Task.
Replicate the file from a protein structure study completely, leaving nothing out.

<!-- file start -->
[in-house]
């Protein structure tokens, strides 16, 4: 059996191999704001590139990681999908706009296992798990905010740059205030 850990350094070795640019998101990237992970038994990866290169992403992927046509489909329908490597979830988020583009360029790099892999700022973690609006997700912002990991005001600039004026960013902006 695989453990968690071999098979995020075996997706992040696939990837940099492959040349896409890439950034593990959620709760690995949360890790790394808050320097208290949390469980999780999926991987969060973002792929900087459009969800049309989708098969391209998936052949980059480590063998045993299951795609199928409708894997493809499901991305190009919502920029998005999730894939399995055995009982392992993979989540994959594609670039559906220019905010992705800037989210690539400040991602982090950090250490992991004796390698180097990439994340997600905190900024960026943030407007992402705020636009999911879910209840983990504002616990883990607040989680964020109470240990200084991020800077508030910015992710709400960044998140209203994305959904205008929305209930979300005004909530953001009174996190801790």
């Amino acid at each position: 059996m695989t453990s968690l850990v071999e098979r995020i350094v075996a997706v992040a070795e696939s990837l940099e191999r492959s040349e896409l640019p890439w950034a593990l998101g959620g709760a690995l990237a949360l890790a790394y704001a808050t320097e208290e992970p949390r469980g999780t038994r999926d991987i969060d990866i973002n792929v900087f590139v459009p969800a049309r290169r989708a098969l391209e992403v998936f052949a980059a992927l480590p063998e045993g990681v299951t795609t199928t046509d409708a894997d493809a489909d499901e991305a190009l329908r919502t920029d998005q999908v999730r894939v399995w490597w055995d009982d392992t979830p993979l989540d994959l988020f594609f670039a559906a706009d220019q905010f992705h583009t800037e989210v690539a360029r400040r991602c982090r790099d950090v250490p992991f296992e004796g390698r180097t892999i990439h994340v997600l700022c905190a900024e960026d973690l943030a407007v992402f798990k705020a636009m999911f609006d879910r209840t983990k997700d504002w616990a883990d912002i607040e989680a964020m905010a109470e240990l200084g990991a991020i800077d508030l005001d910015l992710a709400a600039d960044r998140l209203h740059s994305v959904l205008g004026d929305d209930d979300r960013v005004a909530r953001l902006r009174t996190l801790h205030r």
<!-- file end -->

[in-house]
């Protein structure tokens, strides 16, 4: 059996191999704001590139990681999908706009296992798990905010740059205030 850990350094070795640019998101990237992970038994990866290169992403992927046509489909329908490597979830988020583009360029790099892999700022973690609006997700912002990991005001600039004026960013902006 695989453990968690071999098979995020075996997706992040696939990837940099492959040349896409890439950034593990959620709760690995949360890790790394808050320097208290949390469980999780999926991987969060973002792929900087459009969800049309989708098969391209998936052949980059480590063998045993299951795609199928409708894997493809499901991305190009919502920029998005999730894939399995055995009982392992993979989540994959594609670039559906220019905010992705800037989210690539400040991602982090950090250490992991004796390698180097990439994340997600905190900024960026943030407007992402705020636009999911879910209840983990504002616990883990607040989680964020109470240990200084991020800077508030910015992710709400960044998140209203994305959904205008929305209930979300005004909530953001009174996190801790």
């Amino acid at each position: 059996m695989t453990s968690l850990v071999e098979r995020i350094v075996a997706v992040a070795e696939s990837l940099e191999r492959s040349e896409l640019p890439w950034a593990l998101g959620g709760a690995l990237a949360l890790a790394y704001a808050t320097e208290e992970p949390r469980g999780t038994r999926d991987i969060d990866i973002n792929v900087f590139v459009p969800a049309r290169r989708a098969l391209e992403v998936f052949a980059a992927l480590p063998e045993g990681v299951t795609t199928t046509d409708a894997d493809a489909d499901e991305a190009l329908r919502t920029d998005q999908v999730r894939v399995w490597w055995d009982d392992t979830p993979l989540d994959l988020f594609f670039a559906a706009d220019q905010f992705h583009t800037e989210v690539a360029r400040r991602c982090r790099d950090v250490p992991f296992e004796g390698r180097t892999i990439h994340v997600l700022c905190a900024e960026d973690l943030a407007v992402f798990k705020a636009m999911f609006d879910r209840t983990k997700d504002w616990a883990d912002i607040e989680a964020m905010a109470e240990l200084g990991a991020i800077d508030l005001d910015l992710a709400a600039d960044r998140l209203h740059s994305v959904l205008g004026d929305d209930d979300r960013v005004a909530r953001l902006r009174t996190l801790h205030r």